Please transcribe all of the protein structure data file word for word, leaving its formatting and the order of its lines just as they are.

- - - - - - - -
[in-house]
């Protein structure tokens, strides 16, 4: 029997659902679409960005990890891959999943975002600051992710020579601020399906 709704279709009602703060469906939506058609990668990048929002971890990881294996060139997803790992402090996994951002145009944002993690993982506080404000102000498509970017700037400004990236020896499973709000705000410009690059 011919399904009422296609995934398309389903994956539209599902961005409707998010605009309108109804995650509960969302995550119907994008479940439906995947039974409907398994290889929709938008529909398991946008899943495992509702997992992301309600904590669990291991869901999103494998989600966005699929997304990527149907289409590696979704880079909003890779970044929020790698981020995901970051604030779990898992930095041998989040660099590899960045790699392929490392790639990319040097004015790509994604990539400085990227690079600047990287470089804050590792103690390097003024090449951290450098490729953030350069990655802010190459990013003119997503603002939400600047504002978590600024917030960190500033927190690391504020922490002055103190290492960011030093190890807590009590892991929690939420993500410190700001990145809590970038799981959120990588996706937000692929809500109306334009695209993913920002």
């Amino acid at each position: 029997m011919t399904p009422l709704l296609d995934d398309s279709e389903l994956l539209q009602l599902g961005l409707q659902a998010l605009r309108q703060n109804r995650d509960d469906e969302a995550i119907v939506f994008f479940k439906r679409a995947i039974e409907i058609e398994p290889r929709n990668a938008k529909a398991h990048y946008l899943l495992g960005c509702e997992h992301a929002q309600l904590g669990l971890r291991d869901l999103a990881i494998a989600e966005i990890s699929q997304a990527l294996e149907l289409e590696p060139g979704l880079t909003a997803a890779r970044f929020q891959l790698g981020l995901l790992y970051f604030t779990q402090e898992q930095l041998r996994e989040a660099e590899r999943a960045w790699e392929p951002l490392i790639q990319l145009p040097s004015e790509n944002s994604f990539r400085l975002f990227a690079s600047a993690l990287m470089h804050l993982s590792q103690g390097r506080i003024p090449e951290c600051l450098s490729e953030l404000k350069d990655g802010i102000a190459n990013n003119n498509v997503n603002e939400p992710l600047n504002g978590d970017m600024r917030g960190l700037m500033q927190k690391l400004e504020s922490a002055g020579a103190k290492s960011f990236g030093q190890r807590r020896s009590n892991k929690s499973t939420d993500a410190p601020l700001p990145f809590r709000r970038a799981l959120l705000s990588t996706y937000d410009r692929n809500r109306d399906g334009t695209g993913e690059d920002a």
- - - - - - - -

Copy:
[in-house]
């Protein structure tokens, strides 16, 4: 029997659902679409960005990890891959999943975002600051992710020579601020399906 709704279709009602703060469906939506058609990668990048929002971890990881294996060139997803790992402090996994951002145009944002993690993982506080404000102000498509970017700037400004990236020896499973709000705000410009690059 011919399904009422296609995934398309389903994956539209599902961005409707998010605009309108109804995650509960969302995550119907994008479940439906995947039974409907398994290889929709938008529909398991946008899943495992509702997992992301309600904590669990291991869901999103494998989600966005699929997304990527149907289409590696979704880079909003890779970044929020790698981020995901970051604030779990898992930095041998989040660099590899960045790699392929490392790639990319040097004015790509994604990539400085990227690079600047990287470089804050590792103690390097003024090449951290450098490729953030350069990655802010190459990013003119997503603002939400600047504002978590600024917030960190500033927190690391504020922490002055103190290492960011030093190890807590009590892991929690939420993500410190700001990145809590970038799981959120990588996706937000692929809500109306334009695209993913920002």
């Amino acid at each position: 029997m011919t399904p009422l709704l296609d995934d398309s279709e389903l994956l539209q009602l599902g961005l409707q659902a998010l605009r309108q703060n109804r995650d509960d469906e969302a995550i119907v939506f994008f479940k439906r679409a995947i039974e409907i058609e398994p290889r929709n990668a938008k529909a398991h990048y946008l899943l495992g960005c509702e997992h992301a929002q309600l904590g669990l971890r291991d869901l999103a990881i494998a989600e966005i990890s699929q997304a990527l294996e149907l289409e590696p060139g979704l880079t909003a997803a890779r970044f929020q891959l790698g981020l995901l790992y970051f604030t779990q402090e898992q930095l041998r996994e989040a660099e590899r999943a960045w790699e392929p951002l490392i790639q990319l145009p040097s004015e790509n944002s994604f990539r400085l975002f990227a690079s600047a993690l990287m470089h804050l993982s590792q103690g390097r506080i003024p090449e951290c600051l450098s490729e953030l404000k350069d990655g802010i102000a190459n990013n003119n498509v997503n603002e939400p992710l600047n504002g978590d970017m600024r917030g960190l700037m500033q927190k690391l400004e504020s922490a002055g020579a103190k290492s960011f990236g030093q190890r807590r020896s009590n892991k929690s499973t939420d993500a410190p601020l700001p990145f809590r709000r970038a799981l959120l705000s990588t996706y937000d410009r692929n809500r109306d399906g334009t695209g993913e690059d920002a």